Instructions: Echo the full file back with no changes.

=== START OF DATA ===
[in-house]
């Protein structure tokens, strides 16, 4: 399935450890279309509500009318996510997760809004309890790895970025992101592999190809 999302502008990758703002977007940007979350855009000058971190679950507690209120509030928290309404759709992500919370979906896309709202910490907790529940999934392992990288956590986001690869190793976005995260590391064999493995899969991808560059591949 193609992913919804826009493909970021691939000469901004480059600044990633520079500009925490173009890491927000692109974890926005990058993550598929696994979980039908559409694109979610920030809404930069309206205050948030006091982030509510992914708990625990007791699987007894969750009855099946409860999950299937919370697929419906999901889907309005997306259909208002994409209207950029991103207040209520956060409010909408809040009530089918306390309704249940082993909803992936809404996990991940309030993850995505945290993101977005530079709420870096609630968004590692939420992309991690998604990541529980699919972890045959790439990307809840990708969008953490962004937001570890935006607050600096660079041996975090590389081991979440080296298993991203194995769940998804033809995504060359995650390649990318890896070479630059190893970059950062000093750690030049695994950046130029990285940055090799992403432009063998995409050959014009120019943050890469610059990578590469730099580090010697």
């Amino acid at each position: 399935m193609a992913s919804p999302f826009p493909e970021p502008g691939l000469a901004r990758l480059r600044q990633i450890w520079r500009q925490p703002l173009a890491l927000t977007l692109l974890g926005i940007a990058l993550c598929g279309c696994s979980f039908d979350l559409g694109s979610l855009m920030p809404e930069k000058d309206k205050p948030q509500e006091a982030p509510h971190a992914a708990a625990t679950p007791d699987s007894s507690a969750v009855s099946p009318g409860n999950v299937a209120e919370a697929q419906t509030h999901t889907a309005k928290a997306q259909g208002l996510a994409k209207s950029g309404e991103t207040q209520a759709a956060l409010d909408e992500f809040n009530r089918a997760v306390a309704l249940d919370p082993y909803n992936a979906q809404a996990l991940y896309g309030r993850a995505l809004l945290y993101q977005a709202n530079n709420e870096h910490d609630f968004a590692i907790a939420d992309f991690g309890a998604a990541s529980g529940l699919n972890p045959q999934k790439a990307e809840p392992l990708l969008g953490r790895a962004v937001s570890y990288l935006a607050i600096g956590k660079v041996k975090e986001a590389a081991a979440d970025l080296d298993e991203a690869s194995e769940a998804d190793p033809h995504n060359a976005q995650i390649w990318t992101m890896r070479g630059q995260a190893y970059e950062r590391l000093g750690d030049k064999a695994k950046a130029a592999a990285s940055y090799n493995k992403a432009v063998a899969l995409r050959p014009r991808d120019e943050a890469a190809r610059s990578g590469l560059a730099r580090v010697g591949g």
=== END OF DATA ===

[in-house]
């Protein structure tokens, strides 16, 4: 399935450890279309509500009318996510997760809004309890790895970025992101592999190809 999302502008990758703002977007940007979350855009000058971190679950507690209120509030928290309404759709992500919370979906896309709202910490907790529940999934392992990288956590986001690869190793976005995260590391064999493995899969991808560059591949 193609992913919804826009493909970021691939000469901004480059600044990633520079500009925490173009890491927000692109974890926005990058993550598929696994979980039908559409694109979610920030809404930069309206205050948030006091982030509510992914708990625990007791699987007894969750009855099946409860999950299937919370697929419906999901889907309005997306259909208002994409209207950029991103207040209520956060409010909408809040009530089918306390309704249940082993909803992936809404996990991940309030993850995505945290993101977005530079709420870096609630968004590692939420992309991690998604990541529980699919972890045959790439990307809840990708969008953490962004937001570890935006607050600096660079041996975090590389081991979440080296298993991203194995769940998804033809995504060359995650390649990318890896070479630059190893970059950062000093750690030049695994950046130029990285940055090799992403432009063998995409050959014009120019943050890469610059990578590469730099580090010697």
């Amino acid at each position: 399935m193609a992913s919804p999302f826009p493909e970021p502008g691939l000469a901004r990758l480059r600044q990633i450890w520079r500009q925490p703002l173009a890491l927000t977007l692109l974890g926005i940007a990058l993550c598929g279309c696994s979980f039908d979350l559409g694109s979610l855009m920030p809404e930069k000058d309206k205050p948030q509500e006091a982030p509510h971190a992914a708990a625990t679950p007791d699987s007894s507690a969750v009855s099946p009318g409860n999950v299937a209120e919370a697929q419906t509030h999901t889907a309005k928290a997306q259909g208002l996510a994409k209207s950029g309404e991103t207040q209520a759709a956060l409010d909408e992500f809040n009530r089918a997760v306390a309704l249940d919370p082993y909803n992936a979906q809404a996990l991940y896309g309030r993850a995505l809004l945290y993101q977005a709202n530079n709420e870096h910490d609630f968004a590692i907790a939420d992309f991690g309890a998604a990541s529980g529940l699919n972890p045959q999934k790439a990307e809840p392992l990708l969008g953490r790895a962004v937001s570890y990288l935006a607050i600096g956590k660079v041996k975090e986001a590389a081991a979440d970025l080296d298993e991203a690869s194995e769940a998804d190793p033809h995504n060359a976005q995650i390649w990318t992101m890896r070479g630059q995260a190893y970059e950062r590391l000093g750690d030049k064999a695994k950046a130029a592999a990285s940055y090799n493995k992403a432009v063998a899969l995409r050959p014009r991808d120019e943050a890469a190809r610059s990578g590469l560059a730099r580090v010697g591949g």